Confidence saves time? Really?
A parent was telling me that he wants his daughter to become more confident because it will save her time and allow her to do the the things in life that she wants to do.
“Save time?” I asked. “I don’t get it.”
“That’s because you’re so confident,” he said.
He explained that when you lack confidence, you need to prepare twice as much as someone who possesses confidence in abundance. He told that that throughout his career, he has watched colleagues like me walk into meetings, sales pitches, and conferences and do a great job with almost no preparation.
“When you believe in yourself, you can do things that the under-confident person would never think of trying.”
I was surprised to hear that this particular person lacked confidence. He’s enormously successful and highly respected in his field, but apparently, it has required an enormous amount of work and preparation.
Perhaps more work and preparation than he actually need to do. At least according to him.
It was an interesting observation on his part, and I’ve been pondering it ever since.
I’ve always been a confident person. Some might call me over-confident at times. A few misguided souls might even occasionally call me arrogant. Either way, I’ve always been willing to take on a challenge absent any preparation, trusting that I will find a way to success through guile, wit, or force of will.
It doesn’t always work out well, but more often than not, it does. It never occurred to me that my willingness to do so affords me more time for other things.
But I think he may be right. And as a person who obsessive over the strategic use of time, I love this theory.
Happily, confidence can be fostered and developed. I help my students become more confident every year, and I’ve always felt that it’s one of the most important things that a teacher can do for a student. My primary strategy is to require students to complete new, nearly impossible tasks with almost no support.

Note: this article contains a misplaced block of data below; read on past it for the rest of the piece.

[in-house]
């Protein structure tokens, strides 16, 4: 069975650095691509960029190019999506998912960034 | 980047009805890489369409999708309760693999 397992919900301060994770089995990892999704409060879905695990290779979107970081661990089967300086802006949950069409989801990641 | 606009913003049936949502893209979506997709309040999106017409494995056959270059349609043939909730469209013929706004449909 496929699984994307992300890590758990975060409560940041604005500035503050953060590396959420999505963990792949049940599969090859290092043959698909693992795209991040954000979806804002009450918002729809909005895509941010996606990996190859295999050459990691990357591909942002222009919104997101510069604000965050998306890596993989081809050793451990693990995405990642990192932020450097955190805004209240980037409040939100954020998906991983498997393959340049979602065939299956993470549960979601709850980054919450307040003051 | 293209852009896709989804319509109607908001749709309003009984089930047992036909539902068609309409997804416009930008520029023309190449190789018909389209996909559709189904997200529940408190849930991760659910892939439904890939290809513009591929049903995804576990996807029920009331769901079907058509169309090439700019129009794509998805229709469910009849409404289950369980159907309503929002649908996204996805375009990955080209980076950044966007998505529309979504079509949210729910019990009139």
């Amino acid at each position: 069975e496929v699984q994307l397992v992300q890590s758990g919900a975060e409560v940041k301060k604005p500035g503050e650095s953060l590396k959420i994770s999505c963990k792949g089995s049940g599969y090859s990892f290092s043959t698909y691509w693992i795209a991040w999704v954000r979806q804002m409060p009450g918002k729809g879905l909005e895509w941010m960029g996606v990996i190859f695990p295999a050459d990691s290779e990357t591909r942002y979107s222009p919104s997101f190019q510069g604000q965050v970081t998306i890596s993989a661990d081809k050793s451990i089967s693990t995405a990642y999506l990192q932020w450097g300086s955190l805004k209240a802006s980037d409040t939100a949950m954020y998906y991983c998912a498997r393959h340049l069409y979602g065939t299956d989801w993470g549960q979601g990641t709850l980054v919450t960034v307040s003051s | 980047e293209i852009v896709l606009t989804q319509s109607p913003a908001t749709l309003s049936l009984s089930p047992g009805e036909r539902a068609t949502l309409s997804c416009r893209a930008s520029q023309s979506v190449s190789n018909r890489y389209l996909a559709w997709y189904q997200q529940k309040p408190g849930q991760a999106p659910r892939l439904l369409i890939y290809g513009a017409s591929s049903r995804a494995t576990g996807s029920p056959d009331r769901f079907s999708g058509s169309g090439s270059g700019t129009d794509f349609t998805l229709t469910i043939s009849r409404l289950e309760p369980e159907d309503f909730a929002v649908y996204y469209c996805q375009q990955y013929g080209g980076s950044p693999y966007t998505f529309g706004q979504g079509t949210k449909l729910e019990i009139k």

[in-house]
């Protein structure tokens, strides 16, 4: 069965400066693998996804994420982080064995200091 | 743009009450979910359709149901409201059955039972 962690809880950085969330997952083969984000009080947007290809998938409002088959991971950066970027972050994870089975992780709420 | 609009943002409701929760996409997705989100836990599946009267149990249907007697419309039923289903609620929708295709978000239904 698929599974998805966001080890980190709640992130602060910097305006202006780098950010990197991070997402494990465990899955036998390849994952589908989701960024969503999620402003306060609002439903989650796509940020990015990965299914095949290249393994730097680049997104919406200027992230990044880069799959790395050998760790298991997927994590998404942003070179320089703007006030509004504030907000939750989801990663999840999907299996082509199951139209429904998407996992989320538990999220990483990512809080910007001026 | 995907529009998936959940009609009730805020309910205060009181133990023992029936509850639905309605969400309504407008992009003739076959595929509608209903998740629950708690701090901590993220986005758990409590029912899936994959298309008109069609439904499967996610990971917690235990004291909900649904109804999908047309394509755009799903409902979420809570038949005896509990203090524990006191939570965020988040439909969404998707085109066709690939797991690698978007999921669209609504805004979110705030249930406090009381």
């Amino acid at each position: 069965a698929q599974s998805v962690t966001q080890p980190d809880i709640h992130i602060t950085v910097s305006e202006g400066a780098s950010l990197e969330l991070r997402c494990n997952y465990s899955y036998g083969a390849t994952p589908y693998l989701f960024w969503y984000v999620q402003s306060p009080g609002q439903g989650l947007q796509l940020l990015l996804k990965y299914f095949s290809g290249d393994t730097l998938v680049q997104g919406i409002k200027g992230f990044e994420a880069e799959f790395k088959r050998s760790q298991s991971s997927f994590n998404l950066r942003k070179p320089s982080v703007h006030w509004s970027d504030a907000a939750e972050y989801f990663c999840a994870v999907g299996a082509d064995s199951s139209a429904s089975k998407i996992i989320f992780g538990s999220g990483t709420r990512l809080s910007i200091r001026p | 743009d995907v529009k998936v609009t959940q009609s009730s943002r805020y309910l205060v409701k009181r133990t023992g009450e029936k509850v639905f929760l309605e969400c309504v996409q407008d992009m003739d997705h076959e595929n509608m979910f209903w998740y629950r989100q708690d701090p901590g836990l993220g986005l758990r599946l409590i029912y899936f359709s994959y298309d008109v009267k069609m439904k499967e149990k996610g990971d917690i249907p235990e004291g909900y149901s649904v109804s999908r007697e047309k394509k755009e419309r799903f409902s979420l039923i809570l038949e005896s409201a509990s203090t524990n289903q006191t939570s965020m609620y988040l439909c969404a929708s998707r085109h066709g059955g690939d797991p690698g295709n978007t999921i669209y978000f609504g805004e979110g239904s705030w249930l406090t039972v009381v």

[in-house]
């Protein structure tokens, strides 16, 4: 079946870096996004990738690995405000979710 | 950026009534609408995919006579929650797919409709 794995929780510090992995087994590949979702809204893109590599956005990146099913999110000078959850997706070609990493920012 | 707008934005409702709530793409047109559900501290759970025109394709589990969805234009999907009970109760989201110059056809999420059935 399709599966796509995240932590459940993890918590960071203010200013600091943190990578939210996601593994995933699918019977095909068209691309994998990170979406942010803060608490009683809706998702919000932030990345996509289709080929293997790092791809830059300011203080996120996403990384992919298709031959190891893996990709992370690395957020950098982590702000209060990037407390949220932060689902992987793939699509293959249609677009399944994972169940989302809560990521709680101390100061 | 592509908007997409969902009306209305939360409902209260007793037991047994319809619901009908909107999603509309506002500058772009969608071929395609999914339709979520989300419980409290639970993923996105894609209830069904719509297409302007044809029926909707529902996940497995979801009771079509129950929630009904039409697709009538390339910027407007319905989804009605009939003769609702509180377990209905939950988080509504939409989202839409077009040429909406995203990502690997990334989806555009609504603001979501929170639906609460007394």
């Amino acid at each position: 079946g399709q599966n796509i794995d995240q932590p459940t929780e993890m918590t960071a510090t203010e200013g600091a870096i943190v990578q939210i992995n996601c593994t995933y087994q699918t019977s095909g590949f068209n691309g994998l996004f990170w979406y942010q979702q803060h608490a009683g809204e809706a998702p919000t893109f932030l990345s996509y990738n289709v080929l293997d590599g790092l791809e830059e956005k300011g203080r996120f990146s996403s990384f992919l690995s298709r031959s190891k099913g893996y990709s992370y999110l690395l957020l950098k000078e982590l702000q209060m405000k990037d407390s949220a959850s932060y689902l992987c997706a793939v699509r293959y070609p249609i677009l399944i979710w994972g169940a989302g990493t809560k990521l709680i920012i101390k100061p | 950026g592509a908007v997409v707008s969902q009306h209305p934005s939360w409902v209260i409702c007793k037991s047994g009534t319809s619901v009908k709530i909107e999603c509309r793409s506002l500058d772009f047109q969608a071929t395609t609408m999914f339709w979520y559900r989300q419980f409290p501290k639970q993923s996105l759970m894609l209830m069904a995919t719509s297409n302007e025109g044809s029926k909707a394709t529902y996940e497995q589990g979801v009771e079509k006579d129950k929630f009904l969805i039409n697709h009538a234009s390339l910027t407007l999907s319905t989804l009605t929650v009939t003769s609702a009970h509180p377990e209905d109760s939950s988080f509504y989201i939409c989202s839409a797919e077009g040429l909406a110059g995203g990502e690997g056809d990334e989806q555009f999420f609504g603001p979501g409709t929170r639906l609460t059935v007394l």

“Go do that thing! And I ain’t helping you one bit.”
It doesn’t always work out well, but more often than not, it does.
When you start piling up unexpected victories, you start believing in yourself.
Years ago, I had a student who was afraid to speak to adults, so I sent her all over our school, delivering needless messages to vaguely described adults.
“There’s a paraprofessional in the primary wing. I don’t know her name, but she has a son named Tommy. Go find her and tell her that the answer is yes.”
You learn how to talk confidently speak to adults quickly when tasked with a job like that.
I’ve been a confident person for as long as I can remember. Perhaps some of my confidence was genetically assigned. I suspect that much of it was born from being the oldest of five in an age when kids could roam field and forest for hours and hours without any adult supervision. Bike across three towns without ever telling your parents where you were going. Walk along a forested path in the dark of night to play midnight basketball in the high school gym.
A childhood of unprecedented freedom affords you many challenges to overcome. With each challenge met, confidence rises.
My boot-strap living probably played a role, too.
Once you survive homelessness, jail, a trial for a crime you did not commit, an armed robbery, and stripping in the crew room of a McDonald’s restaurant for a bachelorette party, you start to feel like you can conquer any problem.
But even in adult, I think that confidence can be grown. It’s why I think it’s so important to do things that are new and hard and scary.
Years ago, I said yes when invited to perform in musicals in a local theater despite my inability to sing or act. My singing never really improved despite the fact that I had to sing a solo in one of those shows, but I did it anyway, conquering my fear and boosting my confidence in the process.
Right now I’m writing a two-person musical with someone who can legitimately sing and act. Talented beyond measure. With luck, we will someday be performing side by side.
It scares the hell out of me. She’s really, really good. I legitimately suck, but that is why I’m doing it. It frightens me.
Two years ago I began performing stand up comedy, even though it scared the hell out of me. I chose to do it because it frightened me.
It still does.
But I’m a hell of a lot more confident for doing it.
Does confidence really save me time and make me more productive?
Yeah, I think that parent might be right. It’s true that if you can walk into a situation unprepared and feel good about yourself despite your lack of preparedness, you have more time to get other things done.
I think it also increases the chances of failure. You risk looking like a fool from time to time.
But if you’re a confident person, you really don’t care that much.
A more obvious benefit of confidence, I think.